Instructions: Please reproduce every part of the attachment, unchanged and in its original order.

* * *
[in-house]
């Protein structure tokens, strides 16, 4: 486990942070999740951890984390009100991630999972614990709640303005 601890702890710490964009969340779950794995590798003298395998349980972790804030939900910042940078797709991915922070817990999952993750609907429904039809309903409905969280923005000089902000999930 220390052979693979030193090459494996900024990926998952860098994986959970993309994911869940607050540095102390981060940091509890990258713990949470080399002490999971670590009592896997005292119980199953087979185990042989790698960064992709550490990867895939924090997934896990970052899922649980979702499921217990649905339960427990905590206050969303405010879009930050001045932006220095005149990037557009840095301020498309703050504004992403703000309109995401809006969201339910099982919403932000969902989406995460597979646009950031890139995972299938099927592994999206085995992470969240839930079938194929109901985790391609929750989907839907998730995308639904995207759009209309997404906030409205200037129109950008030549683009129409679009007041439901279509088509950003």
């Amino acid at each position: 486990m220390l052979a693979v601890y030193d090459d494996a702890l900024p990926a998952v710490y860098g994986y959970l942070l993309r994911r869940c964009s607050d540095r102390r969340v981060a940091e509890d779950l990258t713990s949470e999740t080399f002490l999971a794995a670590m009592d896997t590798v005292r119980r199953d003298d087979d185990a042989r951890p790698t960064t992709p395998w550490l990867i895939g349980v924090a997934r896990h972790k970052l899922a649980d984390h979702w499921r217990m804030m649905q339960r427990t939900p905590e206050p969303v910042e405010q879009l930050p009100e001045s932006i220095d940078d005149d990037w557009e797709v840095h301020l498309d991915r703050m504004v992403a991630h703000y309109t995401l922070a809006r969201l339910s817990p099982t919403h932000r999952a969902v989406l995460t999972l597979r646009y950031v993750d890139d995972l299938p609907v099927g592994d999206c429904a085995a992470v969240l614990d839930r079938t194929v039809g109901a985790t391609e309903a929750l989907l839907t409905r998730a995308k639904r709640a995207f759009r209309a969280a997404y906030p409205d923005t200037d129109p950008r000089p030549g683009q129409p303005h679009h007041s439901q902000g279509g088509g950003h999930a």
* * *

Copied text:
[in-house]
């Protein structure tokens, strides 16, 4: 486990942070999740951890984390009100991630999972614990709640303005 601890702890710490964009969340779950794995590798003298395998349980972790804030939900910042940078797709991915922070817990999952993750609907429904039809309903409905969280923005000089902000999930 220390052979693979030193090459494996900024990926998952860098994986959970993309994911869940607050540095102390981060940091509890990258713990949470080399002490999971670590009592896997005292119980199953087979185990042989790698960064992709550490990867895939924090997934896990970052899922649980979702499921217990649905339960427990905590206050969303405010879009930050001045932006220095005149990037557009840095301020498309703050504004992403703000309109995401809006969201339910099982919403932000969902989406995460597979646009950031890139995972299938099927592994999206085995992470969240839930079938194929109901985790391609929750989907839907998730995308639904995207759009209309997404906030409205200037129109950008030549683009129409679009007041439901279509088509950003």
């Amino acid at each position: 486990m220390l052979a693979v601890y030193d090459d494996a702890l900024p990926a998952v710490y860098g994986y959970l942070l993309r994911r869940c964009s607050d540095r102390r969340v981060a940091e509890d779950l990258t713990s949470e999740t080399f002490l999971a794995a670590m009592d896997t590798v005292r119980r199953d003298d087979d185990a042989r951890p790698t960064t992709p395998w550490l990867i895939g349980v924090a997934r896990h972790k970052l899922a649980d984390h979702w499921r217990m804030m649905q339960r427990t939900p905590e206050p969303v910042e405010q879009l930050p009100e001045s932006i220095d940078d005149d990037w557009e797709v840095h301020l498309d991915r703050m504004v992403a991630h703000y309109t995401l922070a809006r969201l339910s817990p099982t919403h932000r999952a969902v989406l995460t999972l597979r646009y950031v993750d890139d995972l299938p609907v099927g592994d999206c429904a085995a992470v969240l614990d839930r079938t194929v039809g109901a985790t391609e309903a929750l989907l839907t409905r998730a995308k639904r709640a995207f759009r209309a969280a997404y906030p409205d923005t200037d129109p950008r000089p030549g683009q129409p303005h679009h007041s439901q902000g279509g088509g950003h999930a």